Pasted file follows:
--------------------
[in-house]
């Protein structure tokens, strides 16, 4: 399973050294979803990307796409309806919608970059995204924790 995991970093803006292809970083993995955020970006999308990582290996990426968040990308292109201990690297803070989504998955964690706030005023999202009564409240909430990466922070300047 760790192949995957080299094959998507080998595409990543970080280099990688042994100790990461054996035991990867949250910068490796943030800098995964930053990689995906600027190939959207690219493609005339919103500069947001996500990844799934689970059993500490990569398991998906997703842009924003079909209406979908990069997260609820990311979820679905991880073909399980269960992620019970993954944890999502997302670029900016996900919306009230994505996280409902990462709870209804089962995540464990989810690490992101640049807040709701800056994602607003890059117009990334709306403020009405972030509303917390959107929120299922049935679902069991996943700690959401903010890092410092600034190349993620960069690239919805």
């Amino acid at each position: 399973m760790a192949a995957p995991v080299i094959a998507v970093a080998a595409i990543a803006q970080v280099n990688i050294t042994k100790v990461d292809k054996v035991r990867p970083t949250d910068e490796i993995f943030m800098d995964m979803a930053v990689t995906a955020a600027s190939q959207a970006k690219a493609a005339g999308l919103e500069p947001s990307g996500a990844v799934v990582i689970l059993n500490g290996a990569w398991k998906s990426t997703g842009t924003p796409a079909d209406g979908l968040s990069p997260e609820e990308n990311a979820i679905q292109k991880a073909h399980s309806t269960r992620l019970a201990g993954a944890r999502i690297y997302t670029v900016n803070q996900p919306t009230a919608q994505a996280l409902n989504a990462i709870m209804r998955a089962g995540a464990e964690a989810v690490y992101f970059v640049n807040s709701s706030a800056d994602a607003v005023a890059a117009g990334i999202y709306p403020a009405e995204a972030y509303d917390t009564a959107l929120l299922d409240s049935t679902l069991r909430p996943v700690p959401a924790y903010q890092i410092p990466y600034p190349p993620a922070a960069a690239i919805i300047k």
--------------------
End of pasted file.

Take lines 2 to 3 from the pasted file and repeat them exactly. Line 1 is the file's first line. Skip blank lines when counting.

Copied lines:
């Protein structure tokens, strides 16, 4: 399973050294979803990307796409309806919608970059995204924790 995991970093803006292809970083993995955020970006999308990582290996990426968040990308292109201990690297803070989504998955964690706030005023999202009564409240909430990466922070300047 760790192949995957080299094959998507080998595409990543970080280099990688042994100790990461054996035991990867949250910068490796943030800098995964930053990689995906600027190939959207690219493609005339919103500069947001996500990844799934689970059993500490990569398991998906997703842009924003079909209406979908990069997260609820990311979820679905991880073909399980269960992620019970993954944890999502997302670029900016996900919306009230994505996280409902990462709870209804089962995540464990989810690490992101640049807040709701800056994602607003890059117009990334709306403020009405972030509303917390959107929120299922049935679902069991996943700690959401903010890092410092600034190349993620960069690239919805």
């Amino acid at each position: 399973m760790a192949a995957p995991v080299i094959a998507v970093a080998a595409i990543a803006q970080v280099n990688i050294t042994k100790v990461d292809k054996v035991r990867p970083t949250d910068e490796i993995f943030m800098d995964m979803a930053v990689t995906a955020a600027s190939q959207a970006k690219a493609a005339g999308l919103e500069p947001s990307g996500a990844v799934v990582i689970l059993n500490g290996a990569w398991k998906s990426t997703g842009t924003p796409a079909d209406g979908l968040s990069p997260e609820e990308n990311a979820i679905q292109k991880a073909h399980s309806t269960r992620l019970a201990g993954a944890r999502i690297y997302t670029v900016n803070q996900p919306t009230a919608q994505a996280l409902n989504a990462i709870m209804r998955a089962g995540a464990e964690a989810v690490y992101f970059v640049n807040s709701s706030a800056d994602a607003v005023a890059a117009g990334i999202y709306p403020a009405e995204a972030y509303d917390t009564a959107l929120l299922d409240s049935t679902l069991r909430p996943v700690p959401a924790y903010q890092i410092p990466y600034p190349p993620a922070a960069a690239i919805i300047k």